The driver is reasonably well looked after in the Hyundai Accent, even if the steering wheel only offers rake adjustability. The seat, however, has manual height adjustment and although they’re not the most supportive of seats in general, they certainly proved comfortable on longer trips. Standard features that will make such trips even more pleasurable include air-conditioning, electric mirrors/windows and a radio/CD player with remote audio controls and USB/auxiliary support. Even rear park assist is part of the deal, along with two airbags and ABS/EBD.
Good power, economyThe Hyundai Accent is powered by the familiar 1,6-litre, four-cylinder engine that delivers impressive power figures (91 kW and 156 Nm). Interestingly, especially given the Accent’s growth in size and the generous equipment, it remains a relatively lightweight vehicle (1 035 kg). The performance is therefore quite nippy, with a 0-100 km/h time of just over 10 seconds being on offer as well as a 190 km/h top speed. The engine is willing in the mid-range as well, providing good overtaking power and the transmission is very easy to use. In fact, the clutch could do with a bit of extra “feel”. If there is a concern it is with regards to mechanical noise. Perhaps the vehicle’s light weight is indicative of a lack of sound-deadening material, but the engine came across as overly “buzzy”. Fuel economy is impressive, but a figure of 6,1 L/100 km is not very realistic. Expect to average closer to 7,5 L/100 km.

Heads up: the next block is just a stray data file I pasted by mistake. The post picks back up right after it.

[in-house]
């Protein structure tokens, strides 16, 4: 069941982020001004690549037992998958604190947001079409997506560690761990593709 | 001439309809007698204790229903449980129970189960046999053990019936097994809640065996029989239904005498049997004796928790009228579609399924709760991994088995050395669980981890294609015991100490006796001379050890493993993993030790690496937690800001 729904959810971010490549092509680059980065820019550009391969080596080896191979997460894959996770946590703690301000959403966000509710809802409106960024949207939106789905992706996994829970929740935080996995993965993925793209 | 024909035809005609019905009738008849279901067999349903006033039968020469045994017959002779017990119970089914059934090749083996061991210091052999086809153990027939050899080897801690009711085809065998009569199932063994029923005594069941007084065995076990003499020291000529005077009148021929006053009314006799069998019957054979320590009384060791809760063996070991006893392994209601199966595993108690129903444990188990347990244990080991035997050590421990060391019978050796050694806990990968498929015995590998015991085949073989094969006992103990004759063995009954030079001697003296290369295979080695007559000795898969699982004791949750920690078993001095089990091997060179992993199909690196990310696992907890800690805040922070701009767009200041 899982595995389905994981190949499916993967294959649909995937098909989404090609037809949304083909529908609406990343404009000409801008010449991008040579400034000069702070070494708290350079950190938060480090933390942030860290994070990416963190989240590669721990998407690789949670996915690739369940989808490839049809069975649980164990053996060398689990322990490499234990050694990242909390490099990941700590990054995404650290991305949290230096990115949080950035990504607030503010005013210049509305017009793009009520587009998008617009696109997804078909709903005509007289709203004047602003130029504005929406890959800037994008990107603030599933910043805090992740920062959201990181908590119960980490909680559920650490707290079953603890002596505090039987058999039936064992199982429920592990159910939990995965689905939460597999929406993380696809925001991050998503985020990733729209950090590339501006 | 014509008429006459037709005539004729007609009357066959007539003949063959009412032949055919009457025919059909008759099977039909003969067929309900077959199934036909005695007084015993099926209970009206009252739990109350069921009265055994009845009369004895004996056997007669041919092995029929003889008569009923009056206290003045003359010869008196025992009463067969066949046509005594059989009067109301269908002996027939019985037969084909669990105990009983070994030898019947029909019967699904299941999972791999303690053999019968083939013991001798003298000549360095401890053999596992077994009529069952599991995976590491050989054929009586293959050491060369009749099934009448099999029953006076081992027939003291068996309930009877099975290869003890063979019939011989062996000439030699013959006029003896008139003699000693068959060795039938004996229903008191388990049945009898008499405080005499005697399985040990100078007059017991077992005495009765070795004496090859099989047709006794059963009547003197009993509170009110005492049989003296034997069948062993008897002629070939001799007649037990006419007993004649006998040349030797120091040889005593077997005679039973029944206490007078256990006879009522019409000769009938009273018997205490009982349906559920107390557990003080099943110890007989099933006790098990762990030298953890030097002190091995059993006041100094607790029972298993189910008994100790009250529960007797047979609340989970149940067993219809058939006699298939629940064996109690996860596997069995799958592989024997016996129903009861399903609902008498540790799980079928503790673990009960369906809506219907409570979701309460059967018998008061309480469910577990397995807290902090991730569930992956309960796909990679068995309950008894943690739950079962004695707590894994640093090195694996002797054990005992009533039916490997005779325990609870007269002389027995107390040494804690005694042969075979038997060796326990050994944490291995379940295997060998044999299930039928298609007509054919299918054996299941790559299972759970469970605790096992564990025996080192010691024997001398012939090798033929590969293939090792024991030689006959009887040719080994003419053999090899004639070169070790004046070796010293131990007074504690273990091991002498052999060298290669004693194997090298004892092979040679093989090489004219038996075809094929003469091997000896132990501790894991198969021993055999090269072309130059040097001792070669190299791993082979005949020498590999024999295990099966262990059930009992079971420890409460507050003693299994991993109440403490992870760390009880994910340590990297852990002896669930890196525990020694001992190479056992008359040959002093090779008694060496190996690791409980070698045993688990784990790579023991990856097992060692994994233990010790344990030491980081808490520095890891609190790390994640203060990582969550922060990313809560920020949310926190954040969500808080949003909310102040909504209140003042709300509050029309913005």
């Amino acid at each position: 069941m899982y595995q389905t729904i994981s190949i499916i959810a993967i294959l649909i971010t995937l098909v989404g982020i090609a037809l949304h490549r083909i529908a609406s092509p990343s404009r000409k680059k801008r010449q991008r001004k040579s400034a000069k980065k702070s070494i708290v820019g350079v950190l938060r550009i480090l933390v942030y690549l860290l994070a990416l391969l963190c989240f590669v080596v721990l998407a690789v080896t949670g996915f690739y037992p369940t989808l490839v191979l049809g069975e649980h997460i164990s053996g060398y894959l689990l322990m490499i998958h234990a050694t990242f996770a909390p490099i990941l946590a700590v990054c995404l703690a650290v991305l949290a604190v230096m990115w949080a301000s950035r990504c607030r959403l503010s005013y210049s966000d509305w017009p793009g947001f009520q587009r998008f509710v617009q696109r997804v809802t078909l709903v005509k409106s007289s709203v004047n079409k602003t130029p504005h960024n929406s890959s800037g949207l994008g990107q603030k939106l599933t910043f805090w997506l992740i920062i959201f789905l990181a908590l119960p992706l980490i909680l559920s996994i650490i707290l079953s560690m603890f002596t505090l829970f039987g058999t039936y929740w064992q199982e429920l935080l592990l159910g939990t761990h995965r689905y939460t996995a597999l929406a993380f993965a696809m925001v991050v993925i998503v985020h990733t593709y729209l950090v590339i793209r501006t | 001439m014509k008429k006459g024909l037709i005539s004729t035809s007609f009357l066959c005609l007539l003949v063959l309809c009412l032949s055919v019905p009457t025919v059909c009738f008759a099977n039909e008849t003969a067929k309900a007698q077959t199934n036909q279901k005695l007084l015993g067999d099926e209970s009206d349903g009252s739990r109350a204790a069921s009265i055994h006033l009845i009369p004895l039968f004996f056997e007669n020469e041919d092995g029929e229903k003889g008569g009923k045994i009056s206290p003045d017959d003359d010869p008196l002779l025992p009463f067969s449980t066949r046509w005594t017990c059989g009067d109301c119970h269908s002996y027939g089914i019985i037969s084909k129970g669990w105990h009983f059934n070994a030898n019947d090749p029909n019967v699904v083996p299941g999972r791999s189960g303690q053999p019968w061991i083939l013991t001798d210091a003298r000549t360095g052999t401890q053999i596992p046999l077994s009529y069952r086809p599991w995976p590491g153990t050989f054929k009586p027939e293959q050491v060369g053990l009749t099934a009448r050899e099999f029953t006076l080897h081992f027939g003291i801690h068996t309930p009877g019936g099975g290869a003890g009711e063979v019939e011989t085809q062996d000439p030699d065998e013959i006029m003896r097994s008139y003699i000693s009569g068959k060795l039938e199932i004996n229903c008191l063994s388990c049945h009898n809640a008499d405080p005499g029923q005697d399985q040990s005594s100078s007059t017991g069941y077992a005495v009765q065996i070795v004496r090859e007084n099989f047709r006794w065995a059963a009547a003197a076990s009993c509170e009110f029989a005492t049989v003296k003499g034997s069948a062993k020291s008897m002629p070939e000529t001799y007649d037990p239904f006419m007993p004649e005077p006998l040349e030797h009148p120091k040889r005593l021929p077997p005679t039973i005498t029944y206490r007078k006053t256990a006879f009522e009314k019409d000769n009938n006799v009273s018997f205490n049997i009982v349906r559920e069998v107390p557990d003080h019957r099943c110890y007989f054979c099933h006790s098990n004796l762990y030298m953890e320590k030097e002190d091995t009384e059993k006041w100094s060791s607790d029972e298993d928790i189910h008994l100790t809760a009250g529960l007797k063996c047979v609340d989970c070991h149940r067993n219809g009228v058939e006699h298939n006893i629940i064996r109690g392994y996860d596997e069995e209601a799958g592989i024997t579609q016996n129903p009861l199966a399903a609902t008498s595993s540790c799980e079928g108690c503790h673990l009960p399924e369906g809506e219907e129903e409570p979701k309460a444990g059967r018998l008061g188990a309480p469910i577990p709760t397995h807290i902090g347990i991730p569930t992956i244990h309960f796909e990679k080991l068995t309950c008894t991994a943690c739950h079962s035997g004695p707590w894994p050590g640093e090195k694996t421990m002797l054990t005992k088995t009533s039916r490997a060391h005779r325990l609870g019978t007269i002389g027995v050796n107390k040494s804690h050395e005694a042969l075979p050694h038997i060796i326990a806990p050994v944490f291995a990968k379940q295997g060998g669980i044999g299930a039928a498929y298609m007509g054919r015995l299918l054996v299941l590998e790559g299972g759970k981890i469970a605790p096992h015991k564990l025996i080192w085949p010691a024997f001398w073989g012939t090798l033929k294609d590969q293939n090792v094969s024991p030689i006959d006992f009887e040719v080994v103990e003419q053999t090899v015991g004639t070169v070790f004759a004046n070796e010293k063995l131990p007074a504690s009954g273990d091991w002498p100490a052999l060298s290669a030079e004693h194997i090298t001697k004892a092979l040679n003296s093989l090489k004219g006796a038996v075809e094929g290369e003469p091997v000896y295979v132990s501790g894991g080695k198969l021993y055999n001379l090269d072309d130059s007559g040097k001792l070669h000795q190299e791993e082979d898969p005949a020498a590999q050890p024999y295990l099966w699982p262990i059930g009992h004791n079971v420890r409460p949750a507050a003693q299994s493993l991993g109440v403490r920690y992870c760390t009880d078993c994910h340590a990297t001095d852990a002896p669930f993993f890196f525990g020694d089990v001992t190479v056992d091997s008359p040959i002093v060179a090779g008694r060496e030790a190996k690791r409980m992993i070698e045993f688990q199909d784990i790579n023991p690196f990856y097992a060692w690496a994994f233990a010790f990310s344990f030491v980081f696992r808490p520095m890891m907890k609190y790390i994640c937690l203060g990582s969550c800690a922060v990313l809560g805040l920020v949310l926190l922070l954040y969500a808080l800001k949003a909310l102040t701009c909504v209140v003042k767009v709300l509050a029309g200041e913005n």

Poor steering feelThe Accent’s target market will undoubtedly prioritise ease-of-driving and comfort over entertaining dynamics. A basic torsion-beam arrangement is used for the rear suspension and has certainly been set up for maximum compliancy. As a result the Hyundai Accent boasts a supple ride that should endear it to buyers who will also end up using it as a family car. Less impressive, however, is the steering – it’s not the first time that a Hyundai’s steering has come in for sharp criticism. The “feel” from the wheel is inconsistent and at times the car seemingly wants to steer itself. It is particularly badly affected by the camber of the road. Another minor point of criticism is that the rear end of the car can feel quite light when it is pushed hard into a corner. It’s not something that most owners are ever likely to experience, but nevertheless care has to be taken in such extreme situations, as there is no ESP (electronic stability system).